13

Specific focuses of workplace assessments may include...

1. Workplace hazard analysis
2. Health evaluation
3. Behavior analysis or social concern
4. Legal/regulatory program compliance issues
5. Cost savings for the company
6. Public relations/ goodwill benefits

14

Program planning

The recipe for implementing health services goals and objectives and is the blueprint or detailed guideline for directing activities and evaluating all programs and services conducted by or for the occupational health department

15

Program planning includes:

1. Analyzing assessment data and targeting/prioritizing areas where programs and services need to be developed
2. Determine what resources are available to meet program and service needs
3. Developing goals and objectives that blend with organizational philosophy and company culture

16

Components of analyzing assessment data and targeting/prioritizing areas where services need to be developed

1. List strengths and limitations of worker population and organization
2. Review computerized materials and organize data in a manner that will assist in decision making
3. Select programs and services that will benefit most individuals and/or the organizations long term goals
4. Clarify the process and activities that will provide benefits and assist in reaching short and long range goals

17

Types of resources to look at for meeting program and service needs

1. Personnel
2. Financial resources
3. Equipment
4. Supplies and other resources
5. Facilities and space

18

What personnel resources do you need to look at for program planning?

1. Number of professionals and workers needed to develop and implement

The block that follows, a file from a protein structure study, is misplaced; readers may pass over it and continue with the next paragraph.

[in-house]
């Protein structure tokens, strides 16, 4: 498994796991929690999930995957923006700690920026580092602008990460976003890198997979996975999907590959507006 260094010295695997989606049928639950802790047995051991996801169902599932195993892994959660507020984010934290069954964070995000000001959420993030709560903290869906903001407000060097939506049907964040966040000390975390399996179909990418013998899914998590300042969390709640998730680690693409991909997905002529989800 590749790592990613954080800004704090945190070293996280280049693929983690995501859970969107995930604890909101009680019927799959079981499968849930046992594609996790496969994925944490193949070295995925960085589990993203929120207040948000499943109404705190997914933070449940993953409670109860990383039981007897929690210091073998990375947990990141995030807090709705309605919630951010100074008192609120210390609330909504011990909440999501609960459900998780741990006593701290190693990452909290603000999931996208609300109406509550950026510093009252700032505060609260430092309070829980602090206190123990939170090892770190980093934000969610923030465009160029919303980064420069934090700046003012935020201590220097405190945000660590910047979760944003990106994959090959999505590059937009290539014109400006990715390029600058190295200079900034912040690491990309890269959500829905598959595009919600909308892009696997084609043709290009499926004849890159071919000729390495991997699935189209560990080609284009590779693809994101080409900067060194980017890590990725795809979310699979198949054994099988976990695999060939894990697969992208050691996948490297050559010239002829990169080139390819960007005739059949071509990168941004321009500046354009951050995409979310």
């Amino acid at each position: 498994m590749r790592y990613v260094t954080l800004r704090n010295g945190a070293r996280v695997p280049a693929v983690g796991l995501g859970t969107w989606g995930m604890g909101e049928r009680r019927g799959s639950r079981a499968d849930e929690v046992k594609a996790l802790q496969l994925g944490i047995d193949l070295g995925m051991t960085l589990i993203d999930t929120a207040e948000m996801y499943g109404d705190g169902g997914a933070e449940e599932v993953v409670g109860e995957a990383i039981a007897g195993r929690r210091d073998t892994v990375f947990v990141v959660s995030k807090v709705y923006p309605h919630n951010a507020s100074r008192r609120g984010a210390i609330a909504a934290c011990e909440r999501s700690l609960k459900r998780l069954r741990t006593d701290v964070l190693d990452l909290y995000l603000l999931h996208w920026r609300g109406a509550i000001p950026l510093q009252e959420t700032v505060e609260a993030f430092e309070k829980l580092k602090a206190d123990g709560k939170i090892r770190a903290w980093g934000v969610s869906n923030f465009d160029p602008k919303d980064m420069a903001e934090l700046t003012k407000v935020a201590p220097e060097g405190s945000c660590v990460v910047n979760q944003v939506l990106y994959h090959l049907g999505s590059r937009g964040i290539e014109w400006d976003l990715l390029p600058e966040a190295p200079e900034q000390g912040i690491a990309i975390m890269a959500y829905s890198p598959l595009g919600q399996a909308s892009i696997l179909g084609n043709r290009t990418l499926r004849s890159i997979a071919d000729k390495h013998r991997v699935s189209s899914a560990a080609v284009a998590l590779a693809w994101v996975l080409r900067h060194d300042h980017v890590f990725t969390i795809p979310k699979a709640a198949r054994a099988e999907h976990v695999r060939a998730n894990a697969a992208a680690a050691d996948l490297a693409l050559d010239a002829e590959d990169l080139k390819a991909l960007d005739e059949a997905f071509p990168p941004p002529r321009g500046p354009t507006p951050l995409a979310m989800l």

2. Expertise of the professionals and workers needed to develop and implement
3. Are any additional workers or consultants needed

19

Financial resources for program planning- what do you need to do?

1. Develop a budget that will include expenditures for each program
2. Divide budget into sections
3. Determine direct and indirect costs that will add to existing or expected expenditures
4. Identify potential sources of funding
5. Identify the ideal vs the minimum costs required

20

How should you divide a budget into sections?

Sections should be consistent with workplace yearly categories

21

How should you evaluate equipment resources needed for program?

List equipment needed for implementation and final evaluation

22

Examples of equipment that might be needed for various programs/services

1. Audiovisual materials
2. Medical equipment
3. Computers and software
4. Other miscellaneous materials

23

Examples of audiovisual equipment that might be needed for various programs/services

1. Television set
2. Videotape/ DVD player
3. Camcorder
4. Audiotape recorder/player
5. Portable overhead projector

24

Examples of medical equipment that might be needed for various programs/services

1. Pulmonary function measurement devices
2. Syringes
3. Needles
4. Materials for blood analysis
5. Materials for blood pressure measurement

25

Examples of items you would need computers and software for when planning programs and services

1. Health risk appraisals
2. Questionnaires
3. Reports
4. Program correspondence